Optical particle counting is a common technique used to monitor the health of equipment, but it has little-to no correlation to equipment health—read why!

This test method determines the size distribution and concentration of particles in an oil sample by measuring scattered light as the particles pass under a high-energy light source. Results are generally reported as particle counts per milliliter of fluid with particles grouped according to size. ISO cleanliness codes, per ISO 4406:99, are generated based on the cumulative number of particle. There are a number of shortcomings associated with optical particle counting that can be remedied by utilizing online oil condition monitoring.

Optical Particle Counter Technology

Wear Debris Monitoring Technology

The main issues with optical particle counting are summarized below:

1. Composition of Particles

Since optical particle counting only looks at scattered light, often it cannot determine the composition of the particles detected, sometimes even detecting air bubbles as particulate. Dirt, dust, and other soft particles cannot be distinguished from metallic particles, yet metallic particles are a much more important indicator of gearbox health than soft particles. This system can downplay large differences in particle counts between samples allowing key changes in gearbox health to be missed easily.

2. Lack of Specificity

A small difference in ISO codes can translate to a large difference in particle counts. The range limits of particle counts per bin double with each increase in ISO designation. Thus, a 300% difference in particle counts could be represented by a difference of only one ISO code. This system can downplay large differences in particle counts between samples allowing key changes in gearbox health to be missed easily.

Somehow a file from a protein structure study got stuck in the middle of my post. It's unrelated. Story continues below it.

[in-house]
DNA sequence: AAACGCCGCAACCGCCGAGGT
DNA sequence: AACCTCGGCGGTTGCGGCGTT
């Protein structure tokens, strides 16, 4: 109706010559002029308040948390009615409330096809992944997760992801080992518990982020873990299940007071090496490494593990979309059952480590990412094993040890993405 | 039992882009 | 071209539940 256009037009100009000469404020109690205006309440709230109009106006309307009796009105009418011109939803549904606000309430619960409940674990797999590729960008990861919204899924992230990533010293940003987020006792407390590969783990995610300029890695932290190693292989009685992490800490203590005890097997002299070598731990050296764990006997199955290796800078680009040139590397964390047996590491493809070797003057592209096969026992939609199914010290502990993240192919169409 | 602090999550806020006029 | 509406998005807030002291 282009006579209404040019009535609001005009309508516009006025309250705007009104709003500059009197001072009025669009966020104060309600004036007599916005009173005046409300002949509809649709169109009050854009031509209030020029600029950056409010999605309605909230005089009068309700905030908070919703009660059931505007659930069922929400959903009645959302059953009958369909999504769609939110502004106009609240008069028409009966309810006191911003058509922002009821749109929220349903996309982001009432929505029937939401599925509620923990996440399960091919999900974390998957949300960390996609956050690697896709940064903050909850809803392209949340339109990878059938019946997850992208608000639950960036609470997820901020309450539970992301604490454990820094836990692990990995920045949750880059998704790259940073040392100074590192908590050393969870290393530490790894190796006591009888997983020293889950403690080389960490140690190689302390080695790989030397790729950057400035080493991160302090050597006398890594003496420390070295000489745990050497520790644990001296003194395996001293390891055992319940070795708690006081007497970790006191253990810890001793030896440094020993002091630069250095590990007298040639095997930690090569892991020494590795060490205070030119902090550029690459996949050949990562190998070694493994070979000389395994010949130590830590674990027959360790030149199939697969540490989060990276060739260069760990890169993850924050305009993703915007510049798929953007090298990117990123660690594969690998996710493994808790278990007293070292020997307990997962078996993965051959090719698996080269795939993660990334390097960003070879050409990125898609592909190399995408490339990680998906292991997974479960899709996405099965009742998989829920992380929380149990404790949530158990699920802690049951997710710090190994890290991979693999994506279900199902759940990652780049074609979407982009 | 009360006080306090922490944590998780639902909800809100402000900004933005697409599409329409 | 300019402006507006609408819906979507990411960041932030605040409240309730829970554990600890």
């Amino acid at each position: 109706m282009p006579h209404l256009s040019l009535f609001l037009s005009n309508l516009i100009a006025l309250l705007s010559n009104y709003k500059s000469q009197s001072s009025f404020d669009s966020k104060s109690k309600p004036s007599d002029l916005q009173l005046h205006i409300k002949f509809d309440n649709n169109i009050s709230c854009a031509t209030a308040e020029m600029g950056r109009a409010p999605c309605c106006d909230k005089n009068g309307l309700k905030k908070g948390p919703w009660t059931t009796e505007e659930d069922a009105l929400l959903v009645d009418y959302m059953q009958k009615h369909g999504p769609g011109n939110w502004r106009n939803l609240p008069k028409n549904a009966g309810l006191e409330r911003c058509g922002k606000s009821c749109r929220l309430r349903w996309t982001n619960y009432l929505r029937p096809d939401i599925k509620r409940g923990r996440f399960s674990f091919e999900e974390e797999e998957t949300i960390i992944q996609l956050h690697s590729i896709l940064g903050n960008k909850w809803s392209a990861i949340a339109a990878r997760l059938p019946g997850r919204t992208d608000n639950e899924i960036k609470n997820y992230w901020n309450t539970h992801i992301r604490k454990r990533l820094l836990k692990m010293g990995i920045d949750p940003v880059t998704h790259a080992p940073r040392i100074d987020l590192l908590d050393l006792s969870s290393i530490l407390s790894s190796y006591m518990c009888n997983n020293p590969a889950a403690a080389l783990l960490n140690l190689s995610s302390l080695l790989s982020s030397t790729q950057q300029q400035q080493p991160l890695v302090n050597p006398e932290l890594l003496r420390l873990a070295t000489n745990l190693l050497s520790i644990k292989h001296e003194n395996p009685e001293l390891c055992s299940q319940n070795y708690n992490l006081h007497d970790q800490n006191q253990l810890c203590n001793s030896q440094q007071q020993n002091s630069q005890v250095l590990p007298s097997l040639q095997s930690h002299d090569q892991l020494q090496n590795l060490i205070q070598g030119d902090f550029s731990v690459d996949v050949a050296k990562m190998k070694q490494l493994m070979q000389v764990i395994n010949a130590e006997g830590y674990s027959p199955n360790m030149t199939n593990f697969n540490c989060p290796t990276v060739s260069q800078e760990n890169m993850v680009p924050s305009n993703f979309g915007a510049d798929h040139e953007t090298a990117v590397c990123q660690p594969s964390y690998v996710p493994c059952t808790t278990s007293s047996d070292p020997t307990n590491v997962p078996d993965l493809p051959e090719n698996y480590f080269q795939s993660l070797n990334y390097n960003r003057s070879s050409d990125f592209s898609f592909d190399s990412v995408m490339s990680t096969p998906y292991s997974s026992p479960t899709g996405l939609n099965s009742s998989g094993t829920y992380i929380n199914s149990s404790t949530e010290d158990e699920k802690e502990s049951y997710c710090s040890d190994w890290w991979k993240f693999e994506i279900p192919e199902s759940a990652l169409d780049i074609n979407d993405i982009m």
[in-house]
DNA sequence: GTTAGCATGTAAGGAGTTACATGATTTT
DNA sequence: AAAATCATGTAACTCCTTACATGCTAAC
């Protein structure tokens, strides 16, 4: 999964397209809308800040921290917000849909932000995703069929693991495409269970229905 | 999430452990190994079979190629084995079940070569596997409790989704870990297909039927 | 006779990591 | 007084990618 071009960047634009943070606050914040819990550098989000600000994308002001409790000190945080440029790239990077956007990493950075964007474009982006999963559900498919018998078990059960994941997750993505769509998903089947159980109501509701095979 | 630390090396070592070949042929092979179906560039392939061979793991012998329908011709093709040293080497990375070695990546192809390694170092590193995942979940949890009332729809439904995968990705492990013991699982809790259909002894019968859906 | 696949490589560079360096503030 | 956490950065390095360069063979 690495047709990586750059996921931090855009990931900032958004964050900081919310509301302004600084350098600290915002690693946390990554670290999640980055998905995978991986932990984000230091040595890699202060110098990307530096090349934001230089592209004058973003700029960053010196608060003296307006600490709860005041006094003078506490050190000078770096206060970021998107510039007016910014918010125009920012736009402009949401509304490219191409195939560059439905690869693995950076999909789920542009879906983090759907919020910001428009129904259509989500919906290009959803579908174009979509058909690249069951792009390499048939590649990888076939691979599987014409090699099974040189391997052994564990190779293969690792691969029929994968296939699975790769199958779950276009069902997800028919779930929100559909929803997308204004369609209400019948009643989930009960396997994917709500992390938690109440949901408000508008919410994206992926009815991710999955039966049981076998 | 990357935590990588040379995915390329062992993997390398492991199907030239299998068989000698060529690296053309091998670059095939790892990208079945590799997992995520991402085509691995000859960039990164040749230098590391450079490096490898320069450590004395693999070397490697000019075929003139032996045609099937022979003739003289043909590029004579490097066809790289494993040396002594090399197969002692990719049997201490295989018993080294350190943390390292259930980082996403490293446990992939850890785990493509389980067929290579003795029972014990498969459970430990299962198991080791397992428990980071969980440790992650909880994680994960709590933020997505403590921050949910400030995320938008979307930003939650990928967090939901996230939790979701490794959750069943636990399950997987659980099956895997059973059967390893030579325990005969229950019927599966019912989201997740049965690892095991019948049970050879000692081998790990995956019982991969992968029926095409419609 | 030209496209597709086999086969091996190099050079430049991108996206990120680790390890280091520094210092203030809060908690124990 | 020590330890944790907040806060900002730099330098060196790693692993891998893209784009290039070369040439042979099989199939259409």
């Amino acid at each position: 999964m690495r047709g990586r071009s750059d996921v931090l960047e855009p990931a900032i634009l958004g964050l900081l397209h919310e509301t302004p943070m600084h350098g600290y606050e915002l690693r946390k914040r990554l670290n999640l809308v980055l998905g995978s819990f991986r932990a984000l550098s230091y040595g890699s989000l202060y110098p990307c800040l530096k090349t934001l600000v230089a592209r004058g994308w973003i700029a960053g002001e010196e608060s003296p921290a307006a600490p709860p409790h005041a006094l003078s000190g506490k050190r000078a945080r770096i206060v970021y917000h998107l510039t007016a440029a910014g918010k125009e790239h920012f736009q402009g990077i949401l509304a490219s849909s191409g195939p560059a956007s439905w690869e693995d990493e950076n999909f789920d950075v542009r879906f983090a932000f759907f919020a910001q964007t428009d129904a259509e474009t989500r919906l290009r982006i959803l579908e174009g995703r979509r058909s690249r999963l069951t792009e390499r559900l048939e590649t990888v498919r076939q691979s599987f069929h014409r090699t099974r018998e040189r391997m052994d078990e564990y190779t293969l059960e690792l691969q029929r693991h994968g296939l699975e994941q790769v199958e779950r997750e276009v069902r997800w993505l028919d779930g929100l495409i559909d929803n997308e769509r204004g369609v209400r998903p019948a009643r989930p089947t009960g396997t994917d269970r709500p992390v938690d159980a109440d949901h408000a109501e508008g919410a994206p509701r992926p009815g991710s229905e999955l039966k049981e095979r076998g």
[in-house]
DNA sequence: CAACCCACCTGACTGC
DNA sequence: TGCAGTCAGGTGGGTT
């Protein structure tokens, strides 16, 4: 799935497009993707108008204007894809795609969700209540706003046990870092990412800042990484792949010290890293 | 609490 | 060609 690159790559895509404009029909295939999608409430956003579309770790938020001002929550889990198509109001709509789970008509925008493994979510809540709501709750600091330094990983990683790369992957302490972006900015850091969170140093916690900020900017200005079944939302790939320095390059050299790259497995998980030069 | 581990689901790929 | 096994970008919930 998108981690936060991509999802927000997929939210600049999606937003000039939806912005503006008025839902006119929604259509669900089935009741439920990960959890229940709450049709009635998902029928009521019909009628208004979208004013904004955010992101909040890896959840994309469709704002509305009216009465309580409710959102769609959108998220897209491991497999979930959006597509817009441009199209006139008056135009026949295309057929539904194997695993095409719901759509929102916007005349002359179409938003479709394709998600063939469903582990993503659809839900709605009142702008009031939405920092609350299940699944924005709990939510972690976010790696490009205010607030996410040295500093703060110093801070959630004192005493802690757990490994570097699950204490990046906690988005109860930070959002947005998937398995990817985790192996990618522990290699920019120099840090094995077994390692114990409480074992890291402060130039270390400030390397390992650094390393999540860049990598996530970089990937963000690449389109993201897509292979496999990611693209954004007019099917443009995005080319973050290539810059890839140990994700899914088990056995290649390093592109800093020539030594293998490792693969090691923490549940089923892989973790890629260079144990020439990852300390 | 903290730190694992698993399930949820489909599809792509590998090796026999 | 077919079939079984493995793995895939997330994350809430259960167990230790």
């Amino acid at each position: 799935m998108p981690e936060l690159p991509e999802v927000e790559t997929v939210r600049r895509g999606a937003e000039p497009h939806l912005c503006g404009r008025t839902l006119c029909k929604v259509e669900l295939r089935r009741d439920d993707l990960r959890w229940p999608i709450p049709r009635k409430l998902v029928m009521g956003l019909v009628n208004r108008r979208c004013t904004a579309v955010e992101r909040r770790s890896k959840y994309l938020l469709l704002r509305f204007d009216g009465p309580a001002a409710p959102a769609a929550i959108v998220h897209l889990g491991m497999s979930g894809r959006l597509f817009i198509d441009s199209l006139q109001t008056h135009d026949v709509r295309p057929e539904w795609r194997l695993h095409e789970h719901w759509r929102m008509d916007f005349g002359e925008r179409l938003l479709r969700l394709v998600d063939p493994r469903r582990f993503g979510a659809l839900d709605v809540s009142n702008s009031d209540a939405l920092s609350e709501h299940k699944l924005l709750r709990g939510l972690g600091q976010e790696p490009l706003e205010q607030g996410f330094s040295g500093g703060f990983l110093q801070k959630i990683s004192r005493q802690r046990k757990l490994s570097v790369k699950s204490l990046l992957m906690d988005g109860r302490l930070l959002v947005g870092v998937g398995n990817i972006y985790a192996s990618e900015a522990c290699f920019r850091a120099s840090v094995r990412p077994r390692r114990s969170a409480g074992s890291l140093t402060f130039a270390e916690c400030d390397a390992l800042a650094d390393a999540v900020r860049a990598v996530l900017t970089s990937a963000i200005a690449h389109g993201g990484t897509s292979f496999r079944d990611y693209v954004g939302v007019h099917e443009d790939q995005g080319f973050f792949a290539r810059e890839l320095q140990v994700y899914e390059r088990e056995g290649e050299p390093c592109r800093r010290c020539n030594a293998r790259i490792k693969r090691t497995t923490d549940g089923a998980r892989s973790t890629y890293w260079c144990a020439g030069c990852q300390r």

3. Ignores larger particles

Optical particle counting can sometimes neglect particles larger than 100µm due to a combination of filtering and equipment limitations. Given the fact that as faults develop they produce larger particles of wear debris, this can prove to be an issue.

4. High number of false alarms

According to research conducted by Poseidon Systems and EDF Renewables, data provided by particle counting has almost no correlation to actual asset health. Of the 137 turbines looked at in the study, the data collected showed many exceeding the ISO cleanliness limits in all three bins. The frequency of reported ISO codes above the cleanliness limits in each bin is equal between healthy and faulty gearboxes, indicating poor correlation with gearbox health, and of the 10 turbines that were flagged, 50% of them had no faults present.

5. Many missed detections of faults

Most importantly, according to the same study conducted by Poseidon and EDF, optical particle counting has a 72% missed detection rate. In this specific study, 13 out of the 18 faulty turbines were not identifies by optical particle counting. If faults are not identified early, this can lead to costly secondary damage and even catastrophic failure.

Poseidon Systems online oil condition monitoring systems are able to counter many of these issues and provide much more valuable data to the customer allow for better knowledge of their assets and reduce O&M costs. Poseidon Systems online oil sensors are able to detect and classify particles as ferrous or non-ferrous debris, as well as detect both large and small particles.

To learn more about the limitations of offline oil analysis, download our whitepaper, co-authored by EDF Renewables, here!